Be a re­spon­si­ble snow­mo­biler

The Citizen-Record (Cumberland) - - COMMUNITY - Dal Hutchinson

Happy New Year ev­ery­one! I hope ev­ery­one en­joyed their hol­i­days and are set­tling back in to their daily rou­tine.

Win­ter is in full force. With the pres­ence of snow and cold tem­per­a­tures comes the en­joy­ment of out­door ac­tiv­i­ties. Snow­mo­bil­ing is a sport en­joyed by many peo­ple in Cum­ber­land County.

We have a well-main­tained trail sys­tem which en­ables one to travel through­out our great out­doors. With that comes the re­spon­si­bil­ity to en­sure that you are com­ply­ing with the rules of the road and the laws that ac­com­pany op­er­at­ing a mo­tor­ized ve­hi­cle.

The Off High­way Ve­hi­cles Act of Nova Sco­tia in­cludes snow­mo­biles. You are re­quired to have li­a­bil­ity cov­er­age and be able to show proof of it. As well, your ma­chine is to be reg­is­tered with the Registry of Mo­tor Ve­hi­cles. The ex­cep­tion would be cir­cum­stances where own­ers use their OHV’s ex­clu­sively on their own prop­erty. Re­mem­ber to seek per­mis­sion to op­er­ate your snow­mo­bile on land that does not be­long to you.

As well, if trav­el­ling on a groomed trail sys­tem, you are legally re­quired to have a trail per­mit and af­fixed to your snow­mo­bile. Monitor your speed and be re­spect­ful of other op­er­a­tors who are on the trails. Wear your hel­met and please do not op­er­ate your snow­mo­bile while un­der the in­flu­ence of al­co­hol or drugs. The Depart­ment of Nat­u­ral Re­sources and the RCMP have trained snow­mo­bile op­er­a­tors who will be out en­forc­ing these laws.

I would like to take this op­por­tu­nity to dis­cuss ways for peo­ple to pre­vent them­selves from be­com­ing vic­tims of crime. Whether it in­volves fraud­u­lent tele­phone calls and emails, credit card/iden­tity theft, or prop­erty crimes, we all have a role in pre­vent­ing this from hap­pen­ing to us.

There are daily re­ports in the news­pa­per, ra­dio and tele­vi­sion per­tain­ing to dif­fer­ent meth­ods of fraud that are be­com­ing more com­plex and con­vinc­ing. If you re­ceive a tele­phone call from some­one re­quest­ing per­sonal in­for­ma­tion, don’t give it to them. Most rep­utable or­ga­ni­za­tions will not ask for your in­for­ma­tion over the tele­phone, es­pe­cially if you are al­ready a cus­tomer of theirs, as they al­ready have it.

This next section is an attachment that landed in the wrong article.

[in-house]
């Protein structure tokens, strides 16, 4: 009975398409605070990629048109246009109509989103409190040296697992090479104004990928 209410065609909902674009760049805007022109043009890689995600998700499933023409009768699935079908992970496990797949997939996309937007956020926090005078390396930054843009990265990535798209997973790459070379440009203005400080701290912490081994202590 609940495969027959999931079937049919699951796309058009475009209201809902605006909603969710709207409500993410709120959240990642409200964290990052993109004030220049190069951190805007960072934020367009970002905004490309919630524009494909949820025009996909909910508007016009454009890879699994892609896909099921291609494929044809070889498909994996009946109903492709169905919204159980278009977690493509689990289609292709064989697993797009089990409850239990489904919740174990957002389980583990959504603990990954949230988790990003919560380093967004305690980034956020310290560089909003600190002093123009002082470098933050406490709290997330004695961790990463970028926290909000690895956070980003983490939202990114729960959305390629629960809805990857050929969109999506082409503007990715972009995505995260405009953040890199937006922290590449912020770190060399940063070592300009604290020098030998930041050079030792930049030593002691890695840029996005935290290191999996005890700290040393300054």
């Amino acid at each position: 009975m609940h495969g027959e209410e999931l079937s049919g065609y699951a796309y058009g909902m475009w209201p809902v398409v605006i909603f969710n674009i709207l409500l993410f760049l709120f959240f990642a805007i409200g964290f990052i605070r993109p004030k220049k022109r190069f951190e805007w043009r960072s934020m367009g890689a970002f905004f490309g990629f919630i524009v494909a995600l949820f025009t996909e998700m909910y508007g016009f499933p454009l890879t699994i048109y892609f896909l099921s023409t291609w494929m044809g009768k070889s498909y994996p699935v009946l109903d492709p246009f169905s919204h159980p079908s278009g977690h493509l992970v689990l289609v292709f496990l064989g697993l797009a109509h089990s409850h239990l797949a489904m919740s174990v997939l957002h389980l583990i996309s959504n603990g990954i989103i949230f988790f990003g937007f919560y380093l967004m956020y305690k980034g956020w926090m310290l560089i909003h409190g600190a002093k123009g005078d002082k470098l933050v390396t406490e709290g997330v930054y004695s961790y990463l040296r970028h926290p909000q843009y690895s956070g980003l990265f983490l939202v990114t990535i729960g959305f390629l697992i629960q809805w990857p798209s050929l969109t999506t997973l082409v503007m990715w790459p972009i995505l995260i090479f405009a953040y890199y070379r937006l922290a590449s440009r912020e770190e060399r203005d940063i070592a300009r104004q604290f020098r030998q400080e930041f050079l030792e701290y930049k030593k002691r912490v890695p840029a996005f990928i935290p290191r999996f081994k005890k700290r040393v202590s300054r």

Dis­pose of your con­fi­den­tial and per­sonal in­for­ma­tion in a se­cure man­ner. Do not place such things in the garbage or re­cy­clables. If you re­ceive an email re­quest­ing per­sonal in­for­ma­tion or want­ing you to check out a good deal, don’t open it. Click “delete” and empty your “trash”. If some­one comes to your door of­fer­ing you a great deal on con­struc­tion work, don’t ac­cept. They will likely ask for money up front to do the work. Take their in­for­ma­tion, get a writ­ten es­ti­mate, and do your home­work.

Many of these peo­ple tar­get se­niors. We have all heard of the “grand­par­ent” scam. Some­one calls pre­tend­ing to be their grand­child and re­quest­ing help in an emer­gency. They then ask the grand­par­ent to for­ward money to them. As dif­fi­cult as this might be for a grand­par­ent, don’t do it. Tele­phone an­other fam­ily mem­ber and con­firm if this is le­git­i­mate. This scam re­sulted in two re­ported cases here in Cum­ber­land County which re­sulted in the loss of al­most $20,000. If you re­ceive any calls on your tele­phone that seem sus­pi­cious in na­ture, tele­phone Phonebusters - the Cana­dian Anti-fraud Call Cen­tre, to re­port this at 1888-495-8501 or on­line at or your lo­cal po­lice depart­ment.

When it comes to prop­erty crime there are many things we can do to pre­vent this, e.g. ve­hi­cle thefts or thefts from ve­hi­cles. Many of these in­ci­dents in­volve un­locked ve­hi­cles with the keys in them. As well, many thefts from ve­hi­cles can be pre­vented by just lock­ing the doors when you get out and by not keep­ing any­thing of value in them or in plain sight. Re­mem­ber, most crim­i­nals will look in be­fore they en­ter to see what’s vis­i­ble. If they see some­thing of value they’ll get in, whether if the car is locked or not.

Re­mem­ber - An ounce of pre­cau­tion can help you have a great day.

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